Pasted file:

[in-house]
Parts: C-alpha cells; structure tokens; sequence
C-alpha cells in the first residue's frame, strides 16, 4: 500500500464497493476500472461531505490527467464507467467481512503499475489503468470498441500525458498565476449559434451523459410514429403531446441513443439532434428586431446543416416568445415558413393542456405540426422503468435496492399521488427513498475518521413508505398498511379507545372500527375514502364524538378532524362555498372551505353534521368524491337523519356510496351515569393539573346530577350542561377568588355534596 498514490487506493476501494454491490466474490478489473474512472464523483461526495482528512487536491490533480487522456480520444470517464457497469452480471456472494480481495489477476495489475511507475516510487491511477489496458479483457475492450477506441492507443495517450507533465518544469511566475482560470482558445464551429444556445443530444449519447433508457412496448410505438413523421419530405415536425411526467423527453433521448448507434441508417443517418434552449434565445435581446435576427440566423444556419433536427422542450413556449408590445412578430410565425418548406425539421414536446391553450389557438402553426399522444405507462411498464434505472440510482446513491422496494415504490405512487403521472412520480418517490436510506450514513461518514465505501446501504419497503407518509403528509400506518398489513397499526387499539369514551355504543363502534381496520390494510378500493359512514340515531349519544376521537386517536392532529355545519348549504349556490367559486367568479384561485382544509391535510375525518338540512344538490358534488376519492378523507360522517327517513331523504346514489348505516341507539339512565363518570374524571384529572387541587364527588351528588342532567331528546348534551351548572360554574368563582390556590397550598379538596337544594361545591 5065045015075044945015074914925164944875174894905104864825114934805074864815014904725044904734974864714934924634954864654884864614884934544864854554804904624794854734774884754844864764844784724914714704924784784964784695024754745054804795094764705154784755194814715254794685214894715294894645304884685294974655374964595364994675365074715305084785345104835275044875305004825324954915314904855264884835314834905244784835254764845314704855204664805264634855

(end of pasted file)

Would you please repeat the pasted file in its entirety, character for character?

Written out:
[in-house]
Parts: C-alpha cells; structure tokens; sequence
C-alpha cells in the first residue's frame, strides 16, 4: 500500500464497493476500472461531505490527467464507467467481512503499475489503468470498441500525458498565476449559434451523459410514429403531446441513443439532434428586431446543416416568445415558413393542456405540426422503468435496492399521488427513498475518521413508505398498511379507545372500527375514502364524538378532524362555498372551505353534521368524491337523519356510496351515569393539573346530577350542561377568588355534596 498514490487506493476501494454491490466474490478489473474512472464523483461526495482528512487536491490533480487522456480520444470517464457497469452480471456472494480481495489477476495489475511507475516510487491511477489496458479483457475492450477506441492507443495517450507533465518544469511566475482560470482558445464551429444556445443530444449519447433508457412496448410505438413523421419530405415536425411526467423527453433521448448507434441508417443517418434552449434565445435581446435576427440566423444556419433536427422542450413556449408590445412578430410565425418548406425539421414536446391553450389557438402553426399522444405507462411498464434505472440510482446513491422496494415504490405512487403521472412520480418517490436510506450514513461518514465505501446501504419497503407518509403528509400506518398489513397499526387499539369514551355504543363502534381496520390494510378500493359512514340515531349519544376521537386517536392532529355545519348549504349556490367559486367568479384561485382544509391535510375525518338540512344538490358534488376519492378523507360522517327517513331523504346514489348505516341507539339512565363518570374524571384529572387541587364527588351528588342532567331528546348534551351548572360554574368563582390556590397550598379538596337544594361545591 5065045015075044945015074914925164944875174894905104864825114934805074864815014904725044904734974864714934924634954864654884864614884934544864854554804904624794854734774884754844864764844784724914714704924784784964784695024754745054804795094764705154784755194814715254794685214894715294894645304884685294974655374964595364994675365074715305084785345104835275044875305004825324954915314904855264884835314834905244784835254764845314704855204664805264634855